Invasive species can have a transformative impact on the environments where they are introduced. An invasive species is a non-native species that has a negative impact on the economy, environment, or humans where it is introduced. More than a third of all endangered and threatened plant and animal species are declining because of invasive species.
Sometimes, the terms we use to describe plants can become conflated and confusing. So here are a few clarifications.
Native plants are plant species that occur naturally within a geographic region or area. Non-native plants (sometimes called exotics) are species that have been introduced to a geographic region. Any plants that were present prior to the arrival of Europeans in Florida are considered native.
It is important to note that not all non-native plants are a problem. In fact, only a small percentage of non-native species become invasive at all—of the 857 plants evaluated by the UF/IFAS Assessment, 73% are okay to recommend for use by gardeners. Of the remaining plants in their database, 15% are "caution plants," meaning they should be managed to prevent escape, 7% are invasive, and 5% are prohibited. Invasive and prohibited plants should not be promoted or planted in Florida.
So why all the attention on this 12% of invasive and prohibited plants? Because when populations of non-native species encroach on natural areas, land managers are left with an expensive and difficult task. As populations expand, harm to the ecosystem and cost to control increases while the likelihood of eradication decreases.
Where can you find out if a plant is invasive? The UF/IFAS Assessment of Non-native Plants in Florida Natural Areas offers an easily searchable database of plants. You can filter the results by your area of the state (North, Central, or South) or by the conclusion type (e.g., not a problem species, invasive, prohibited).
If a plant is labeled invasive, it means that this plant sustains itself outside of cultivation and is expanding its range in Florida's natural areas and is not recommended for use in the state. It is illegal to transport or plant species included in Florida's prohibited and noxious weed lists. Plants that are labeled prohibited on the IFAS Assessment are prohibited from use in the state according to the Florida Department of Agriculture and Consumer Services Noxious Weed List or the Prohibited Aquatic and Wetland Plants List.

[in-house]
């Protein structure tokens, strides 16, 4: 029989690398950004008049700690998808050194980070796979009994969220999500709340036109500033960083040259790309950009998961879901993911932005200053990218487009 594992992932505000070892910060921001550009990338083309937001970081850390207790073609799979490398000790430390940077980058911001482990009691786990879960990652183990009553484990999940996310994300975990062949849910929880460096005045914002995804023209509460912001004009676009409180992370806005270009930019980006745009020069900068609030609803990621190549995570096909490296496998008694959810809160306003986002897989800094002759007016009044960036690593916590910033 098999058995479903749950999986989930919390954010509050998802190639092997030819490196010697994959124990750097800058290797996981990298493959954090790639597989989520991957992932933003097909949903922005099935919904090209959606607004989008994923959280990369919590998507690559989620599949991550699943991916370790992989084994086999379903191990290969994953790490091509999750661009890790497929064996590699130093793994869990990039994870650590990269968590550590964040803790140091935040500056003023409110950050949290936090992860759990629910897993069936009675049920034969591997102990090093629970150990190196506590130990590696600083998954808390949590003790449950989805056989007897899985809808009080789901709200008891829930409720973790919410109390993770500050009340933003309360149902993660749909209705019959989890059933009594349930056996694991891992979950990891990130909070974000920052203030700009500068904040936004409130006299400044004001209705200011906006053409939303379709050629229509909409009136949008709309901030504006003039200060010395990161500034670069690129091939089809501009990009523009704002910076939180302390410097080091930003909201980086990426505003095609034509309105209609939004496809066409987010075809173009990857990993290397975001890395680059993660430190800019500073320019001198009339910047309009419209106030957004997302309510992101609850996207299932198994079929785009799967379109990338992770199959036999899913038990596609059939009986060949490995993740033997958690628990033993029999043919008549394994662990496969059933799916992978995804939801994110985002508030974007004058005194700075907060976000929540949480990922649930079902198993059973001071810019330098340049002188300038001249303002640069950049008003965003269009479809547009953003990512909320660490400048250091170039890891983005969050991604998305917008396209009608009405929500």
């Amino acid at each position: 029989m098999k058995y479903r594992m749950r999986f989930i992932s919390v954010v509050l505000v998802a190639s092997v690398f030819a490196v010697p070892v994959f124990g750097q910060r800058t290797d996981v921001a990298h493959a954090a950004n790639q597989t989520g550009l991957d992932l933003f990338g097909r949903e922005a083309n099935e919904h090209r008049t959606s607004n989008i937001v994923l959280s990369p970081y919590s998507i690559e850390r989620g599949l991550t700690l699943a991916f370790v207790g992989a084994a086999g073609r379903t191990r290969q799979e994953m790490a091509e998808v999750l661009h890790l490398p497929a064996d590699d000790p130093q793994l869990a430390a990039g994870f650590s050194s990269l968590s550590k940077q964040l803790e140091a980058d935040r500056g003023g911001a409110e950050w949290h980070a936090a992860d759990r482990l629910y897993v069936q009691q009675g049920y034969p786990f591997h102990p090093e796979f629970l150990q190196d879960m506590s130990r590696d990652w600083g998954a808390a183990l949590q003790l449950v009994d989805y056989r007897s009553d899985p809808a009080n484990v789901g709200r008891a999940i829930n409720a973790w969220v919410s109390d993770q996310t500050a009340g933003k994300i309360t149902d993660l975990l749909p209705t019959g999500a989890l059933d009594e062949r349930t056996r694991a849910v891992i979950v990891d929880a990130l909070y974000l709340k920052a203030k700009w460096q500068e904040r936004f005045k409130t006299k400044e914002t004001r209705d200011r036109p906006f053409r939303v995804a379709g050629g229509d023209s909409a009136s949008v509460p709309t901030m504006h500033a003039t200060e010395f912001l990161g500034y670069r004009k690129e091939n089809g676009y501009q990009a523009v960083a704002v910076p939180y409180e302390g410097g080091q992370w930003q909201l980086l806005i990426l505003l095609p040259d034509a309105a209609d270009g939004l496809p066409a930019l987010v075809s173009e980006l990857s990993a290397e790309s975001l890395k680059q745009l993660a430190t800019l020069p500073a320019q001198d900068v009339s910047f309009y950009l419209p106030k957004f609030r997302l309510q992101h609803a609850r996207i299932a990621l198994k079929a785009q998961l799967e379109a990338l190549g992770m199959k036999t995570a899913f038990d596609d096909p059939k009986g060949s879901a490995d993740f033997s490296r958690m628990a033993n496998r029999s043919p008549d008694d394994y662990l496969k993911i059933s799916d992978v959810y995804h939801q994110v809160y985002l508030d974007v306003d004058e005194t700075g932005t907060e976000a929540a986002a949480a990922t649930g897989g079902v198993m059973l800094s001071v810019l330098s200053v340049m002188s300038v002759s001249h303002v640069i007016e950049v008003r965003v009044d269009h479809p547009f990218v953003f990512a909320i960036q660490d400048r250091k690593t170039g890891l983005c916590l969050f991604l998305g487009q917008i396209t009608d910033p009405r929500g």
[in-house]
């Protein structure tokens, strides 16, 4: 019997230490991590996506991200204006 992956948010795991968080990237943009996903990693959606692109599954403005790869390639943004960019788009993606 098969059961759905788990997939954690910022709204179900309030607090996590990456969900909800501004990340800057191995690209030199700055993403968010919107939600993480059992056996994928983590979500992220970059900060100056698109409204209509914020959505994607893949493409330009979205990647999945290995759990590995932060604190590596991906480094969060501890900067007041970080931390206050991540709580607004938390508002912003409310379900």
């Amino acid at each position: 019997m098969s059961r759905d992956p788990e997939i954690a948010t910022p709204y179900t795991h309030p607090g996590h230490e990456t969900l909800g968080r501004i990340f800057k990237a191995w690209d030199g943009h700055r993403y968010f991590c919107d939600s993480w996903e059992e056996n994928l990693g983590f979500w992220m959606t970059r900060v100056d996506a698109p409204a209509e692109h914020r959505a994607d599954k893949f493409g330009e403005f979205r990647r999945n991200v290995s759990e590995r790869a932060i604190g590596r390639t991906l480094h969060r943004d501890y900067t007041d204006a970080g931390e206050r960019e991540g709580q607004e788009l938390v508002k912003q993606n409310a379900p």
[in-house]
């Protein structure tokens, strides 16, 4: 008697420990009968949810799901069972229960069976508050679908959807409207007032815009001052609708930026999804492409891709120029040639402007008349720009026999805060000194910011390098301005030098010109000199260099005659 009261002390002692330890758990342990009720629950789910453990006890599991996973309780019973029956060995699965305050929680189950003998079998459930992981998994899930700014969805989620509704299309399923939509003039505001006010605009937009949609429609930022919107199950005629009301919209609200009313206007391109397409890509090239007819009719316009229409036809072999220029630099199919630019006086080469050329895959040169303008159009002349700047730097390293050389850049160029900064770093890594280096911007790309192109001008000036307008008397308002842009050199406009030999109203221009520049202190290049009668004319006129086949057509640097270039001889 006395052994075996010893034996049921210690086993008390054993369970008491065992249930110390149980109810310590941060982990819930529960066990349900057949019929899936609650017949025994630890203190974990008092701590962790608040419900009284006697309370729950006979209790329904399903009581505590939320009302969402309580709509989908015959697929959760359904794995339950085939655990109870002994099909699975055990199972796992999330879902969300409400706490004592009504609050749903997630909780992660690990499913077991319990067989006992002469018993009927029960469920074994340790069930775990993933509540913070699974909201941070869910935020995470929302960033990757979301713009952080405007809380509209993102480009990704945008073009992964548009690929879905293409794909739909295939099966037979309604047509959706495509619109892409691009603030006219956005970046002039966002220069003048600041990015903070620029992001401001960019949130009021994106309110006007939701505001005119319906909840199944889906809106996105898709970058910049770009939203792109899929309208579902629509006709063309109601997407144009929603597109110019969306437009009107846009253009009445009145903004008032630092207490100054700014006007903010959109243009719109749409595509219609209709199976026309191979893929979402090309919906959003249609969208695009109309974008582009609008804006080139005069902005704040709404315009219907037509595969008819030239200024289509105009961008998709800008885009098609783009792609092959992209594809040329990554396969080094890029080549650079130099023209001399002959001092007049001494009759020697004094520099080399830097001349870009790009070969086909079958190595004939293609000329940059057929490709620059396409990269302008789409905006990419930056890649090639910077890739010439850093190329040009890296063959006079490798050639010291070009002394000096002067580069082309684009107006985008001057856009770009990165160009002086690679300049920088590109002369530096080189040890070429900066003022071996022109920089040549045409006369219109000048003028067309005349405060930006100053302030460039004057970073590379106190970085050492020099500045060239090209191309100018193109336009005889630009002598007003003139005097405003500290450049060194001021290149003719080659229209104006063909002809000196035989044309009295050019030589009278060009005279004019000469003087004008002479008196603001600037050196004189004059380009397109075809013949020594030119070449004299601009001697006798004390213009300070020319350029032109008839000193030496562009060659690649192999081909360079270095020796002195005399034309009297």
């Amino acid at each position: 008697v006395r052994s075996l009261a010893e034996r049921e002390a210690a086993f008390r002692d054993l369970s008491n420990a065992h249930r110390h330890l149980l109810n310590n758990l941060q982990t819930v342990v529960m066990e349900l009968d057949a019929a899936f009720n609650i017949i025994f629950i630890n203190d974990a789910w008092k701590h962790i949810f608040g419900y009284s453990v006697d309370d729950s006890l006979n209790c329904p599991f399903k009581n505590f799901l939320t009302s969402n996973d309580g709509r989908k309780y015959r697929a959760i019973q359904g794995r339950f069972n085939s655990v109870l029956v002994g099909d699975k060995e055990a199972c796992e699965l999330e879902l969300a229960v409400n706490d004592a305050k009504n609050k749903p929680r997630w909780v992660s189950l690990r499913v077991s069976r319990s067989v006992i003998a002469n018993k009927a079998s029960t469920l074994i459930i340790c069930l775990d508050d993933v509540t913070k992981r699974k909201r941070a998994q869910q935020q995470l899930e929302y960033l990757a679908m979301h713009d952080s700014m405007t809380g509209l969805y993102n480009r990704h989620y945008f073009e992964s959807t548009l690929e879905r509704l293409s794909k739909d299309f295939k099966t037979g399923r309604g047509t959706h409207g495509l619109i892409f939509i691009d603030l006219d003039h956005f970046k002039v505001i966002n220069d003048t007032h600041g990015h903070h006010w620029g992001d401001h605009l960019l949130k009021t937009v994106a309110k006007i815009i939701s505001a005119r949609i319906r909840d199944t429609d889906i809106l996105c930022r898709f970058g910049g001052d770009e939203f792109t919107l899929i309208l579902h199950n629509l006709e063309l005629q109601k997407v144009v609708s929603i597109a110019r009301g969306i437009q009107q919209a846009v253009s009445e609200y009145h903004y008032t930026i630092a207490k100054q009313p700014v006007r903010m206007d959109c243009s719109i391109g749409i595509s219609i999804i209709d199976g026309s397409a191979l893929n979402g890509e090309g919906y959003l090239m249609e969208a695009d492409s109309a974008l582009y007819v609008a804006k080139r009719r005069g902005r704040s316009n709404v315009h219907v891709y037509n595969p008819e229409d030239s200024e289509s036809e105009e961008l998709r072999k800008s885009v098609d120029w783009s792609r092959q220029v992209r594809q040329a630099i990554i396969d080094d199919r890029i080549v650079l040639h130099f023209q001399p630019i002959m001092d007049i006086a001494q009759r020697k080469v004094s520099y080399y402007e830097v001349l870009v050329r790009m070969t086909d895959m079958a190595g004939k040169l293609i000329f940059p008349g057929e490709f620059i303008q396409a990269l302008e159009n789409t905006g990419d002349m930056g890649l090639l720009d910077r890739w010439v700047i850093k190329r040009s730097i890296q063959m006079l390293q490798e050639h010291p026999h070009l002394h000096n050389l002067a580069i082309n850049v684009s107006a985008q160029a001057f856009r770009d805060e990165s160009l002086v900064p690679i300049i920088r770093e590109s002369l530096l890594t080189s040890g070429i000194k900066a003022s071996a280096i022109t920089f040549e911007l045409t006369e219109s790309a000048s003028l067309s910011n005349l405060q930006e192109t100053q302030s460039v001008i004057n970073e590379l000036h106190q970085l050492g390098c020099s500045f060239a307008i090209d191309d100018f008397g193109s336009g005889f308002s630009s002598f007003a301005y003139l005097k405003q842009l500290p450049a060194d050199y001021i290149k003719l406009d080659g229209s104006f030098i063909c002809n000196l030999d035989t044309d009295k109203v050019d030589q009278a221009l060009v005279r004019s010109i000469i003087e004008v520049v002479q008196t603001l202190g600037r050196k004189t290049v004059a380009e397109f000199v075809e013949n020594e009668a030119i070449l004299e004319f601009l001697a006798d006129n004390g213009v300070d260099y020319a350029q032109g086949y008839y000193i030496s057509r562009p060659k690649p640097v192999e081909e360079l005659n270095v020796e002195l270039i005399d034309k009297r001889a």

Information for Master Gardener Volunteers
Dr. Deah Lieurance, coordinator for the UF/IFAS Assessment, wants Master Gardener Volunteers to know this: "The IFAS Assessment is a service to the community. We are here to provide science-based recommendations for the use of non-native species in the state. Our ultimate goal is to reduce invasions of non-native plants to help protect natural and agricultural areas in Florida and the Southeast through prevention and responsible use of non-native species."
Master Gardener Volunteers (MGVs) may find themselves confused about the different invasive species lists, what their purposes are, and which ones they as MGVs should be using. Dr. Lieurance provides a bit of information about these regulatory and non-regulatory lists and how they are related to the IFAS Assessment.
The Florida Department of Agriculture and Consumer Services is responsible for the compilation and enforcement of two lists of regulated plants. One list covers aquatic plants, the Prohibited Aquatic and Wetland Plants List, and the other covers terrestrial plants, the Florida Noxious Weed List. Legally speaking, there is no difference between noxious and prohibited plants.
You may also hear references to the "FLEPPC list." This is a non-regulatory list created by the Florida Invasive Species Council (FISC), formerly known as the Florida Exotic Plant Pest Council (FLEPPC). This is a non-profit organization that pioneered invasive plant awareness in the state. The FLEPPC list does not discriminate between weeds of disturbed areas and invasive species that encroach on natural areas. There is some crossover between the FLEPPC and IFAS Assessment lists. But Master Gardener Volunteers should be using the recommendations of the UF/IFAS Assessment as it is a direct product of IFAS Extension. The conclusions of the assessment should be referenced by UF faculty and staff; the list is available online at http://assessment.ifas.ufl.edu.
Additionally, all the state-listed prohibited/noxious species have been added to the IFAS Assessment database, providing Master Gardeners with a one-stop shop to access species to use in their programs.